ASML CEO sees no near-term danger of chip glut

FILE PHOTO: The company logo of Dutch chipmakers ASML

AMSTERDAM (Reuters) - Heavy investment is needed to increase capacity in the semiconductor industry and there is no immediate danger of oversupply, the CEO of Dutch semiconductor equipment maker ASML said on Wednesday.

In ASML's annual report published on Wednesday CEO Peter Wennink said plans by the China, the European Union, Japan, South Korea and the United States were expected to lead to a doubling of capital expenditure in the chip industry from $150 billion in 2021.

"We are aware that this has created concerns about potential oversupply," he said in a letter to investors.

"However, we believe that the significant growth prospects of the semiconductor industry do require substantially more capacity."

ASML, which dominates the market for lithography machines used to map out the circuitry of computer chips, is struggling to expand production to meet demand from major customers TSMC, Samsung, Intel and others.

Supply chain disruption linked to the pandemic has focused governments' attention on the need to shore up national reserves, including of vital components such as chips, which could result in the shortages of 2020-21 leading to a glut.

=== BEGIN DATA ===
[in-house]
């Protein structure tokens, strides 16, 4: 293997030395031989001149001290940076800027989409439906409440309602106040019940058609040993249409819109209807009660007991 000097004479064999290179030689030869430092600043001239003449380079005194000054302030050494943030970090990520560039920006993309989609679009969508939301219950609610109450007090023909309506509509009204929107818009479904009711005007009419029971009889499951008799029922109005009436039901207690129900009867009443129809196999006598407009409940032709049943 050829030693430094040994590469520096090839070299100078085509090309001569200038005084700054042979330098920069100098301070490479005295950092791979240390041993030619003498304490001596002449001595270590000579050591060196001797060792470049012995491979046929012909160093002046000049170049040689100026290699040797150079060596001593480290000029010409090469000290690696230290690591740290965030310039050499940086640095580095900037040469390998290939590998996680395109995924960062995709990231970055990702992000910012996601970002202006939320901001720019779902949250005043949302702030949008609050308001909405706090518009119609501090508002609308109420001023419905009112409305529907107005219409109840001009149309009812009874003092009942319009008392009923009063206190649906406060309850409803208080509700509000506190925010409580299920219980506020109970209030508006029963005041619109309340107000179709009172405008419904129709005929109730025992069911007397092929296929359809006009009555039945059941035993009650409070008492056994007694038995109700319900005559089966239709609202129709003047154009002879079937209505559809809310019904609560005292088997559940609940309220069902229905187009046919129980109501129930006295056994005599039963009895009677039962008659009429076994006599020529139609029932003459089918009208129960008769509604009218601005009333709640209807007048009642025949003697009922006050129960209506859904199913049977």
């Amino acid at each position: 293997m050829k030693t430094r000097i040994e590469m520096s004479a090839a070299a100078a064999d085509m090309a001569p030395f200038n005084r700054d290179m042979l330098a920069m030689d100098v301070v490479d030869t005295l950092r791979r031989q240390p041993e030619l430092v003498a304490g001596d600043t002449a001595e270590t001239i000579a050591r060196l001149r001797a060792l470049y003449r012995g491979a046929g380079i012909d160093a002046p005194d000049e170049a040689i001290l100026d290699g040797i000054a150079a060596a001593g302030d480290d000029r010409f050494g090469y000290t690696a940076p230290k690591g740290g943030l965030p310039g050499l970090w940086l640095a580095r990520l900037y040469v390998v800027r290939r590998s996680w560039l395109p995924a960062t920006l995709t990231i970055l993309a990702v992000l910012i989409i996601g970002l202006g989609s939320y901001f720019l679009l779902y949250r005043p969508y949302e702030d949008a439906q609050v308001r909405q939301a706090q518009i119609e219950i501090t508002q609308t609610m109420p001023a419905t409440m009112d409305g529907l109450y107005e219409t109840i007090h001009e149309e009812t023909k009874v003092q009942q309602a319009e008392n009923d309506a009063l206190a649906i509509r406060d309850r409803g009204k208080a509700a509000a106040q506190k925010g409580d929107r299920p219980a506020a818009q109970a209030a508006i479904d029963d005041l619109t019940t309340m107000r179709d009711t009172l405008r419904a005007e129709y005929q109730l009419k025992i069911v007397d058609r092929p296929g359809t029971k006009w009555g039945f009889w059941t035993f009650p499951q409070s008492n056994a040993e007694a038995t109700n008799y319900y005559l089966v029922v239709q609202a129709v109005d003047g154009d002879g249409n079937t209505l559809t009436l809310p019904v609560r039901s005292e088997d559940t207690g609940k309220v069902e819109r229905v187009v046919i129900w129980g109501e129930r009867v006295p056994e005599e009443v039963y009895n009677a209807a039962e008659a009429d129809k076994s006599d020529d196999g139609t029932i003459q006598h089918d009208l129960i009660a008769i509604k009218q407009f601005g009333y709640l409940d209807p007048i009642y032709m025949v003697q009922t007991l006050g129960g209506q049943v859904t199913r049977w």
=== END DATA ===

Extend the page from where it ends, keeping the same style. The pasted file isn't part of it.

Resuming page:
But Wennink said he believed the industry would seek to avoid this.

"Industry partners will apply sufficient effort to sustain an accessible and efficient innovation ecosystem," he said.

On Tuesday, the company welcomed a proposal by the European Union to ease state aid rules to make it easier to incentivise semiconductor production in Europe, although ASML said it was also necessary to improve the entire chain, from chip components to electronics products.

ASML's largest markets by sales in 2021 were Taiwan at 36%, South Korea 31%, and China at 18%, followed by the United States at 9% and Japan and the EU at 3% each.

The company is restricted from selling its most advanced machines to China, as they are considered "dual use" technology with potential military applications.

(Reporting by Toby Sterling; editing by Barbara Lewis)